The report of a Committee appointed by the late Government, and presided over by Mr. Whitley, will be published tomorrow. It is really worthy of the consideration of the House. It is signed by great employers of labour and by some of the most progressive spirits in the trade union movement. It asks for industrial councils, representing the employed and the employer, in each of our great, well organised industries, and if you could start now applying some of the recommendations of the Whitley Report to your munitions, with their central industrial councils, their district committees, and shop committees for maintaining discipline and working your munitions, I believe you would get a better atmosphere for dealing with these problems. We have passed through a lot of history in dealing with labour questions during this War. We began in the undiluted old Board of Trade spirit, if I may use the expression without offence, the spirit in which you govern labour for the good of labour on behalf of labour, but keep labour at a distance, and you have gone progressively through stages through which you have given increasing executive functions to the representatives of labour. Now you must go a step further and ask labour to co-operate with you executively all the way through your operations, right the way down to the shop in which your stuff is made, and if you do that, if you show them that they are responsible, I am perfectly certain that the pride of labour in the performance of labour in this War and the most universal growing feeling in this country that victory is essential, and that we will go on whatever it costs until victory is attained, will ensure for you as willing co-operation in the executive functions which you ask from the labour world as you have got, in the story which you have told us just now, from the business community whenever you have asked for it. I should prefer that my right hon. Friend would tell us that he will get rid of labour altogether, and that our next munition Estimate, though one hopes there will not be another, will be concerned wholly with Supply. But if he keeps labour I would urge him to set himself to see how thoroughly he can use labour itself for the control of labour. I believe if that were done and if in addition he could give us an account of a more thoroughgoing devolution and organisation in the vast office over which he presides, he would go from success to success and his great record since the spring of 1915 would be crowned by having been the instrument of the perfected expression of Britain's great capacity and great will to win this vital struggle for our existence.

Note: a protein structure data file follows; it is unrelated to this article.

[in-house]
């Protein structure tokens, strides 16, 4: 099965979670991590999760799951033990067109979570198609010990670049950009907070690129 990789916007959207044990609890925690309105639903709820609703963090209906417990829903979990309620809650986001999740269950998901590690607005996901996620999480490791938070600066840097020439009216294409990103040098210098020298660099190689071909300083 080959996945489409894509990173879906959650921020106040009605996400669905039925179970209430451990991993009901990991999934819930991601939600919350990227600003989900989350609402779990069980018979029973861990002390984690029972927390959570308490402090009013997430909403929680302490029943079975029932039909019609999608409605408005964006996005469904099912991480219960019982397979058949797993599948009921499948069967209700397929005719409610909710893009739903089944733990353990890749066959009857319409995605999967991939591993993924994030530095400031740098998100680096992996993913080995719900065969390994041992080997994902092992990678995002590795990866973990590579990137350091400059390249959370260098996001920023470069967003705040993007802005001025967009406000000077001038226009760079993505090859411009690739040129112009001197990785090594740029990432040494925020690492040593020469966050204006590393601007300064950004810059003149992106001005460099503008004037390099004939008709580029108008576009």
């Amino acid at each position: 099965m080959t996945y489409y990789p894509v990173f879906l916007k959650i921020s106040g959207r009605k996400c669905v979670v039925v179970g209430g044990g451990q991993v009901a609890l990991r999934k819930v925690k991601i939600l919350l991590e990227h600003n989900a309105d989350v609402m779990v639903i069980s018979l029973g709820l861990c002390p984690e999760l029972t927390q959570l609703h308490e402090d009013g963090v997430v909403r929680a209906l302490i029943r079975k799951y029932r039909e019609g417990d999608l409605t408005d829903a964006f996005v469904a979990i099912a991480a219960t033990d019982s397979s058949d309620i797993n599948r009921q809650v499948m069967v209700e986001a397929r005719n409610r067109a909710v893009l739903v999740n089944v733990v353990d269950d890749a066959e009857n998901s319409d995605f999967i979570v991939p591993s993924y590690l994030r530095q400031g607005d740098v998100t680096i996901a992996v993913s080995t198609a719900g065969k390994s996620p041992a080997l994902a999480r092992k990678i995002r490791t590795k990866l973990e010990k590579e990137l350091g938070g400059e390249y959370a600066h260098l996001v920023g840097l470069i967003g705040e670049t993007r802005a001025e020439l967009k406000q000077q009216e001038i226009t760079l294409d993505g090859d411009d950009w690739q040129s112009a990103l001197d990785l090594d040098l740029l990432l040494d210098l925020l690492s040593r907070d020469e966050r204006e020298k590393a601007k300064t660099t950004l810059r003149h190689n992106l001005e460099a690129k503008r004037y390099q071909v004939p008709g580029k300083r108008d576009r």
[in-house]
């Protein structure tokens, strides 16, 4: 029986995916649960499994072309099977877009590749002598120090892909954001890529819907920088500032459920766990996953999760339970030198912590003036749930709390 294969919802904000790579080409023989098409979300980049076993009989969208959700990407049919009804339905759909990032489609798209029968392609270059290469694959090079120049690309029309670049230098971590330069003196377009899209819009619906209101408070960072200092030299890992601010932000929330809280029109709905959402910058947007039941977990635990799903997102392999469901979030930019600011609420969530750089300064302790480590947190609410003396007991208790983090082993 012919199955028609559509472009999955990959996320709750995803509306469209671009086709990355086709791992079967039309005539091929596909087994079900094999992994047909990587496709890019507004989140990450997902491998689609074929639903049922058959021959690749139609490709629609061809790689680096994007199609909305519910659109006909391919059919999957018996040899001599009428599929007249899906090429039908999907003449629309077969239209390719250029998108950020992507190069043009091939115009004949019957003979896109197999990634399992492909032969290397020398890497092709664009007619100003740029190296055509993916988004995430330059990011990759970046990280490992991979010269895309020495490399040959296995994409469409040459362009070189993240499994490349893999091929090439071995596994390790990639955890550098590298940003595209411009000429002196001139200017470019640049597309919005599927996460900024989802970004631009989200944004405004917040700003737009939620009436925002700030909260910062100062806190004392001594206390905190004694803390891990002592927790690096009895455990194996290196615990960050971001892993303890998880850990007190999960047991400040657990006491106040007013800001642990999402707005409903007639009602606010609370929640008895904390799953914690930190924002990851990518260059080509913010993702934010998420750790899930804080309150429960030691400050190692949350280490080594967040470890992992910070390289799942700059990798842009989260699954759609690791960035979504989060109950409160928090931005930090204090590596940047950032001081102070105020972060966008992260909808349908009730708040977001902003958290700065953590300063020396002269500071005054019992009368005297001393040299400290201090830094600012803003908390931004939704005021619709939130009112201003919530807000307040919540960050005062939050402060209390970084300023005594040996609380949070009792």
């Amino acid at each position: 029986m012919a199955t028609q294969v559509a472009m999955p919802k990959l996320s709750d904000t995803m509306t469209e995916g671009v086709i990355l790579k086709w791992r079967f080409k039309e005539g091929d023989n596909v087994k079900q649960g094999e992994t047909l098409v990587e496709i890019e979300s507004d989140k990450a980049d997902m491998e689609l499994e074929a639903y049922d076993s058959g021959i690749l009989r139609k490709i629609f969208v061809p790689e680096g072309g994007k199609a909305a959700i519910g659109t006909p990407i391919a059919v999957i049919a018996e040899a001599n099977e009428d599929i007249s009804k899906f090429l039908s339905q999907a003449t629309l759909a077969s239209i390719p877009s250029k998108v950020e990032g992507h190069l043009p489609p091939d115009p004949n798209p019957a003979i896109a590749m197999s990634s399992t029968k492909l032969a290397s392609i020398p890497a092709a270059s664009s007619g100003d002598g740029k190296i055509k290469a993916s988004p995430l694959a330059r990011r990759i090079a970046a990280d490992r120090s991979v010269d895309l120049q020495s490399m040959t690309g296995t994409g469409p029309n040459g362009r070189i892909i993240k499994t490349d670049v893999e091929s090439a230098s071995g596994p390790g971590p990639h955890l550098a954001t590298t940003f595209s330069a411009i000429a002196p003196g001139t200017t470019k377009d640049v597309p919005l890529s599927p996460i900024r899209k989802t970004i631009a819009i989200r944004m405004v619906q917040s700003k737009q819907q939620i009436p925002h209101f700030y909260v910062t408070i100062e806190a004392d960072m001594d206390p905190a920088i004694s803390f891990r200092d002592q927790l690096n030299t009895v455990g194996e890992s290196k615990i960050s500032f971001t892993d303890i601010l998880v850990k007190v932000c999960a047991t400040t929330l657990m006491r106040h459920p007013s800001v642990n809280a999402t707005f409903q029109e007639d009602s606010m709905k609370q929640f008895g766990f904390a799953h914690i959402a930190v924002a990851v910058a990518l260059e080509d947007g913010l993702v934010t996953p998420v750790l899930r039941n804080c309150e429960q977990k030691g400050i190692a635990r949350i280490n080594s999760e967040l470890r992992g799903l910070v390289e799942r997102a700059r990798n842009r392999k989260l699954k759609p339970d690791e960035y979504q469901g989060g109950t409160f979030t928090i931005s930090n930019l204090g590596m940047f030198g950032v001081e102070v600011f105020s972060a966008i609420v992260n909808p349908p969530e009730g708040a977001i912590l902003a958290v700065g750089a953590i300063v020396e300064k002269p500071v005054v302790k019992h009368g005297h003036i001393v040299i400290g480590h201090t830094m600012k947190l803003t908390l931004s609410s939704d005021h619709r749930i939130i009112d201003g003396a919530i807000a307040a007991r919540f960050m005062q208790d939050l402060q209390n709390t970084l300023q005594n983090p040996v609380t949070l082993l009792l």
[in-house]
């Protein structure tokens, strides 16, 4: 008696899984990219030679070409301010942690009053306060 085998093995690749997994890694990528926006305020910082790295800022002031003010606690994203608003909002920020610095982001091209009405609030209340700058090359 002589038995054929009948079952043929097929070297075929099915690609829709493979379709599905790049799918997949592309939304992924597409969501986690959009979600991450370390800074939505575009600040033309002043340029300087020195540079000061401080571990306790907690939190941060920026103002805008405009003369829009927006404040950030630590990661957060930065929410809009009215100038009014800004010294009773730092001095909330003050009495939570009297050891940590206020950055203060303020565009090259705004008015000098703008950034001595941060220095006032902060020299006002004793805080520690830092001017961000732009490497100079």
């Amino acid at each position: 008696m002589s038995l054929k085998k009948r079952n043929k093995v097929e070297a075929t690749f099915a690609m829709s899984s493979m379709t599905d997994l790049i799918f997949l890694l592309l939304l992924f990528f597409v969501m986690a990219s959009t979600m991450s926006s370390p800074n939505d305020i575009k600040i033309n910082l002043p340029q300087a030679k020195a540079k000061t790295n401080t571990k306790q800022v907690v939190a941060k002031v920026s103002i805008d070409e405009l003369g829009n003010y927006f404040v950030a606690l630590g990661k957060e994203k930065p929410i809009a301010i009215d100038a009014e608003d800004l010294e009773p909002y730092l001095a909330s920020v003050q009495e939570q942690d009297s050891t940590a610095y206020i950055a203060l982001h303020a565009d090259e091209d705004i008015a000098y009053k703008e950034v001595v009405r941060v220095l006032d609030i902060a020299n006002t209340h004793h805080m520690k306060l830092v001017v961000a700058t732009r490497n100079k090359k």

I am sure the House has listened with the greatest possible pleasure to the speech of the Minister of Munitions and to that of the right hon. Gentleman opposite. I have been connected with the Socialist movement for over twenty-five years and have listened to many Socialist speeches in my time, but I never heard a better Socialist speech in my life, and I am only sorry that many of the Socialist Members of this House are absent, because they might have picked up a point or two in that speech. A very great position has undoubtedly been faced and surmounted in a manner which not only redounds to the credit of those who were associated with it, but indicates a magnificent success which could not well have been anticipated even a month before the War. I quite agree with the Minister of Munitions that the people of this country are only too prone to dwell upon and to magnify their shortcomings, and that they are never so happy as when they are most miserable. I am very glad to find that the War is teaching the Government many lessons, and the right hon. Gentleman (Mr. Montagu), who has had some experience at the Ministry of Munitions, although he was a very apt pupil before, I can quite see has learned a good deal. I hope they will never forget what they have learned during the War, for there can be no doubt in my mind about this. Coming here, as I did, with preoccupations in a certain direction, political and economic, the ability which has been displayed in the getting of munitions and the controlling of industry has, in a sense, been very little, if any, revelation to me, because the whole thing was seen from the very beginning to have been possible. Not only is that so, but surely it is obvious that in this matter the State, which is our great enemy to-day, has for a very considerable number of years been working along these lines and has developed them enormously, and the only pleasure I took in listening to the Minister's speech to-day is that it is very obvious to me that not only has he succeeded in catching up all the start that our friend the enemy has had, but I am rather inclined to think he has gone a good deal better, and that if he only goes on as he has to-day and the War goes on long enough, he will be able to contract to supply the German Army with munitions of war.